She will fly around staying just ahead of the ever-increasing number of drones who are chasing her – the idea here is to tire them out. The drones who are the strongest, and most efficient in flying will be at the front of the comet, and the weaker guys lag behind and get tired. She will then slow down and mate in the air with a selection of the best drones.
How Many Drones Does A Queen Mate With On The Queen Bee Mating Flight?
Well, she was a virgin to start with but unlike most humans, the magical “three number” is not the case for total matings. Typically a queen bee will mate with between 15 and 30 drones (upper limit 60) depending on the area and race of the bee.
Why Do Virgin Queens Mate With Drones In The Air?
This follows on from what we spoke about earlier – a queen wants to test her boys out for their strength and speed. When a drone mates with her, he grabs her and inserts his endophallus – a drone is very very well endowed as a percentage of his body – and then he sort of falls apart. The queen will fly away and rip his manhood off harvesting his sperm and he falls away, spent, and dies soon afterward.
The next drone will then catch the queen, remove the previous drone’s endophallus and have his way, sharing a similar fate to the previous gent. So the process continues until the queen has had enough for the day, or enough for her life. Sometimes a queen will perform a few mating flights, sometimes just one. I guess each queen has her own ideas about what she needs in life.
The drone’s endophallus is visible here. It is a somewhat disturbing-looking thing.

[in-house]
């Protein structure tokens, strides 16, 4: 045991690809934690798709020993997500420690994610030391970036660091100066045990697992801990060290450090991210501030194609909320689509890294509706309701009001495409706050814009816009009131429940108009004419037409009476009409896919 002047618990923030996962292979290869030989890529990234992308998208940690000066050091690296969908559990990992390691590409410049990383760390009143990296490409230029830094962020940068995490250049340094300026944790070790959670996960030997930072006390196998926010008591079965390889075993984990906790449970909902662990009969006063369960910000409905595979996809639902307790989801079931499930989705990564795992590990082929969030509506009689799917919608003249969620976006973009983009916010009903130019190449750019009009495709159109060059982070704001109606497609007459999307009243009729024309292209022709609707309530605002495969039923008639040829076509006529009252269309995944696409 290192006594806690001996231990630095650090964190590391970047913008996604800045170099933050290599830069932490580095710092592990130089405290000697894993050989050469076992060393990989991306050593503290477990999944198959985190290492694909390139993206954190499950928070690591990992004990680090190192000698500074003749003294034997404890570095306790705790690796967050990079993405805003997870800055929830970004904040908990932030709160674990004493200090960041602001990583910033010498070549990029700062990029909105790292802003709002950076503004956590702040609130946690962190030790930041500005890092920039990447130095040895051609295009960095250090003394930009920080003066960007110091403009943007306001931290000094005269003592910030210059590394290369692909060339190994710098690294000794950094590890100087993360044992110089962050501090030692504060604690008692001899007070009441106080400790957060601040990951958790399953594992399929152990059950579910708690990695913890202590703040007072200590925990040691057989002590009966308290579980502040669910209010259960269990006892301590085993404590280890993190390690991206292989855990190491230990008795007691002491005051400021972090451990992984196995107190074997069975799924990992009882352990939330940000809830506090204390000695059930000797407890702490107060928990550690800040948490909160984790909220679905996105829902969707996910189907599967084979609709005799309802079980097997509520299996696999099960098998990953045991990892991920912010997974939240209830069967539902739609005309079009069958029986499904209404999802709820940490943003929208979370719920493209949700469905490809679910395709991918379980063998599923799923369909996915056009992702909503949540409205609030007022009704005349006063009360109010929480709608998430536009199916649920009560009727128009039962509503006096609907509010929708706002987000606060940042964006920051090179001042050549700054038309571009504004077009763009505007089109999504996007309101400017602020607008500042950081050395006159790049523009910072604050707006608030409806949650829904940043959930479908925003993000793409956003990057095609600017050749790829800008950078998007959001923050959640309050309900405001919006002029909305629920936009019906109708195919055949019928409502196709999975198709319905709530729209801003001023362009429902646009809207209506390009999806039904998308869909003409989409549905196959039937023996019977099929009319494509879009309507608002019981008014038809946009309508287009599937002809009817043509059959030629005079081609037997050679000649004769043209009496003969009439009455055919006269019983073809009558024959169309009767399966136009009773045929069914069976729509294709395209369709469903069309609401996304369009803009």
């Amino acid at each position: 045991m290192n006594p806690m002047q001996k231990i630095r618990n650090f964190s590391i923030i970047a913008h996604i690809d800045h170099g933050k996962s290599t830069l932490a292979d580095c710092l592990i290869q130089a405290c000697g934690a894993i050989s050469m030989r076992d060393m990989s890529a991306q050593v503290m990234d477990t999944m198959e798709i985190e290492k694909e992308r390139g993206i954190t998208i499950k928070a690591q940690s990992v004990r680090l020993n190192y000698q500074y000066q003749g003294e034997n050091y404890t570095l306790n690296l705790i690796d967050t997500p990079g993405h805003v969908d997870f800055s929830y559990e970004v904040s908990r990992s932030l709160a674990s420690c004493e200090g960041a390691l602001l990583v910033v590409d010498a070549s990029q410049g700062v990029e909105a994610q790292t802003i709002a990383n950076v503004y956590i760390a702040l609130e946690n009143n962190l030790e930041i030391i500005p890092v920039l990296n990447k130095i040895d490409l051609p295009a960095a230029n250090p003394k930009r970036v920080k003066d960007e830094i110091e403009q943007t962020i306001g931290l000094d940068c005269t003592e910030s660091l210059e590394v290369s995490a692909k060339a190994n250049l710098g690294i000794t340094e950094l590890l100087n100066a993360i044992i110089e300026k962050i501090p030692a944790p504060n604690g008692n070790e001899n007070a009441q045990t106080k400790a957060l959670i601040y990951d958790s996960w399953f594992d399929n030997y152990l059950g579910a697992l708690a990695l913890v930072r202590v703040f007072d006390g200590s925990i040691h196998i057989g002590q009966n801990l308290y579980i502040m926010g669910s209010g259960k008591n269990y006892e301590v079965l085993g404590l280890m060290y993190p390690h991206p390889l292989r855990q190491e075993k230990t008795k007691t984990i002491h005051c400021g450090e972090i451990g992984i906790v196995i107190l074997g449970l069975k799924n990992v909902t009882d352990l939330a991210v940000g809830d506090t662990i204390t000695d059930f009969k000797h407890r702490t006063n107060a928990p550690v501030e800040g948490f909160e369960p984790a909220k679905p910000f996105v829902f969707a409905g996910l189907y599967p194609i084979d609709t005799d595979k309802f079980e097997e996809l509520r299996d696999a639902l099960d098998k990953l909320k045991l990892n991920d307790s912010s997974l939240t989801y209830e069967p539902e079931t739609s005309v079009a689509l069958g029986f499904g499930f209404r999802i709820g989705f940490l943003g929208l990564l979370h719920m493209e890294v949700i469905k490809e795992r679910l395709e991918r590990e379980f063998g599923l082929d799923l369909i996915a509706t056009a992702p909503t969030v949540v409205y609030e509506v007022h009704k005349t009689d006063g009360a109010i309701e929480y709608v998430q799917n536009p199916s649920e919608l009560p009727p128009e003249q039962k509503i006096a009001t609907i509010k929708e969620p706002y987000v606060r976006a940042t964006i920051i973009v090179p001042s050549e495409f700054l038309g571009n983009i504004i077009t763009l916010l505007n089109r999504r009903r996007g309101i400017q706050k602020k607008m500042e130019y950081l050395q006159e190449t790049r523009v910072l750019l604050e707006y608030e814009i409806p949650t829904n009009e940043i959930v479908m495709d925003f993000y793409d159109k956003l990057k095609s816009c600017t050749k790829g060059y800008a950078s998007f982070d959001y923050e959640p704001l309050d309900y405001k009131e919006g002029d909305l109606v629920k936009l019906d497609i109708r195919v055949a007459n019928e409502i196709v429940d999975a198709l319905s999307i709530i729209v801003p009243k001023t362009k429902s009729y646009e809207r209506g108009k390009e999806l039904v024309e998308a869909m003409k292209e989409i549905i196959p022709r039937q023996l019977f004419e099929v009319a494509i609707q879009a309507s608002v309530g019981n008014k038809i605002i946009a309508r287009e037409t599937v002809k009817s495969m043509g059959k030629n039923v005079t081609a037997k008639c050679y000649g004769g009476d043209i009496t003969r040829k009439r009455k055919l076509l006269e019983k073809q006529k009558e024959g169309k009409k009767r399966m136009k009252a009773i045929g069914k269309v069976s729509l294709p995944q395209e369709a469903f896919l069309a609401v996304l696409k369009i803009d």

How Do The Matings Affect The Hive?
The genetics of different drone fathers confer different abilities upon the offspring. Worker bees are hatched from fertilized eggs. Half of the DNA in a worker is from the queen and half from her drone father.
Queens are diploid – meaning they have two sets of chromosomes – so they can produce eggs that are haploid (one set of chromosomes). The drones are haploid, so their sperm are haploid – one set of chromosomes. The maths is hence two types of eggs x number of drones equals workforce diversity. This means a hive can have 20-120 genetic lines of workers based on the mother and father combinations. This is a diverse workforce.
Do Queen Bees Leave The Hive To Die?
No. Well not intentionally. I once saw a queen leave a hive and fly straight into a predatory bird’s mouth. Disaster. Generally, a queen bee will live in the hive laying eggs until she runs low on stored sperm and gets superseded.
She will also swarm a few times in her life and found new hives. When she gets old, she will either get killed by a young queen, or she will just die. I have seen a queen die – they just sort of stop, shiver a bit, and fall to the bottom of the hive. The workers will ball around her for a day or so, and then rather unceremoniously carry her out and dump her in the bushes a few hundred yards from the hive. Bees are not sentimental.
In summary: Do queen bees fly – yes! Very well, very fast, and they have a lot of fun the first few times!! If you enjoyed this, please share.
Dr. Garth A. Cambray is a Canadian/South African entrepreneur and beekeeper with 28 years of experience in apiculture and specializes in adding value to honey. His Ph.D. research developed a new advanced continuous fermentation method for making mead that has resulted in a number of companies globally being able to access markets for mead. His company, Makana Meadery, exports honey mead to the USA where it is available to discerning connoisseurs. He has also developed technologies to commercially manufacture organic honey vinegar in Zambia for export globally. He holds a few patents globally in the ethanol industry and believes in technology and knowledge transfer for human development and environmental sustainability. One of his proudest achievements is the fact that the wind farm he started at one of his old apiary sites has essentially made his hometown carbon neutral.